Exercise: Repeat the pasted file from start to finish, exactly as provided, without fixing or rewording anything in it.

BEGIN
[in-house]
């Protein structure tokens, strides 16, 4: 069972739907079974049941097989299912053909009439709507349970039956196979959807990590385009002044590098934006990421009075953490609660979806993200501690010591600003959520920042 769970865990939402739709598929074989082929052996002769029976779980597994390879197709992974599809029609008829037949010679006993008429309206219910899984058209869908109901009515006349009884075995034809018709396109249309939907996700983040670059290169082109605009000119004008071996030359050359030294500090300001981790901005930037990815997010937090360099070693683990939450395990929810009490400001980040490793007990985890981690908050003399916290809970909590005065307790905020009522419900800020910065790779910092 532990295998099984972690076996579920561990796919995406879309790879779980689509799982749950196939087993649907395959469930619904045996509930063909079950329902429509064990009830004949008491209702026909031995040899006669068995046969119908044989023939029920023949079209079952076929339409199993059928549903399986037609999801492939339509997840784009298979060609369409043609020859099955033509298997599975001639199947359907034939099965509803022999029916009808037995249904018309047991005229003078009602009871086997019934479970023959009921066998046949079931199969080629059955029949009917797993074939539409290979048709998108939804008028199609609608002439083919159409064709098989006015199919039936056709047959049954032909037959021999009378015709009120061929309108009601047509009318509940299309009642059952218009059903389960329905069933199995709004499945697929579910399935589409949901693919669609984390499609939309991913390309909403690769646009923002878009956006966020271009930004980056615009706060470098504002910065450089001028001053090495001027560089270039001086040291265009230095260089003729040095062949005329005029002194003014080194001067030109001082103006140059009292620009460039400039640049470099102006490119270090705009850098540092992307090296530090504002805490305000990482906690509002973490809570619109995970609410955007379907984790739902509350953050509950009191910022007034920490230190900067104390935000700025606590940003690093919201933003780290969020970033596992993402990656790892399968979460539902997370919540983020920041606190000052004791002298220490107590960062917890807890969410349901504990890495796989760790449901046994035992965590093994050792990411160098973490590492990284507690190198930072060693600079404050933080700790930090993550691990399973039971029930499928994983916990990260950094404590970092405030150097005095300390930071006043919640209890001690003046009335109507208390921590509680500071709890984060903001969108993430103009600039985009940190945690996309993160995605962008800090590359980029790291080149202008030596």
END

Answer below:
[in-house]
């Protein structure tokens, strides 16, 4: 069972739907079974049941097989299912053909009439709507349970039956196979959807990590385009002044590098934006990421009075953490609660979806993200501690010591600003959520920042 769970865990939402739709598929074989082929052996002769029976779980597994390879197709992974599809029609008829037949010679006993008429309206219910899984058209869908109901009515006349009884075995034809018709396109249309939907996700983040670059290169082109605009000119004008071996030359050359030294500090300001981790901005930037990815997010937090360099070693683990939450395990929810009490400001980040490793007990985890981690908050003399916290809970909590005065307790905020009522419900800020910065790779910092 532990295998099984972690076996579920561990796919995406879309790879779980689509799982749950196939087993649907395959469930619904045996509930063909079950329902429509064990009830004949008491209702026909031995040899006669068995046969119908044989023939029920023949079209079952076929339409199993059928549903399986037609999801492939339509997840784009298979060609369409043609020859099955033509298997599975001639199947359907034939099965509803022999029916009808037995249904018309047991005229003078009602009871086997019934479970023959009921066998046949079931199969080629059955029949009917797993074939539409290979048709998108939804008028199609609608002439083919159409064709098989006015199919039936056709047959049954032909037959021999009378015709009120061929309108009601047509009318509940299309009642059952218009059903389960329905069933199995709004499945697929579910399935589409949901693919669609984390499609939309991913390309909403690769646009923002878009956006966020271009930004980056615009706060470098504002910065450089001028001053090495001027560089270039001086040291265009230095260089003729040095062949005329005029002194003014080194001067030109001082103006140059009292620009460039400039640049470099102006490119270090705009850098540092992307090296530090504002805490305000990482906690509002973490809570619109995970609410955007379907984790739902509350953050509950009191910022007034920490230190900067104390935000700025606590940003690093919201933003780290969020970033596992993402990656790892399968979460539902997370919540983020920041606190000052004791002298220490107590960062917890807890969410349901504990890495796989760790449901046994035992965590093994050792990411160098973490590492990284507690190198930072060693600079404050933080700790930090993550691990399973039971029930499928994983916990990260950094404590970092405030150097005095300390930071006043919640209890001690003046009335109507208390921590509680500071709890984060903001969108993430103009600039985009940190945690996309993160995605962008800090590359980029790291080149202008030596």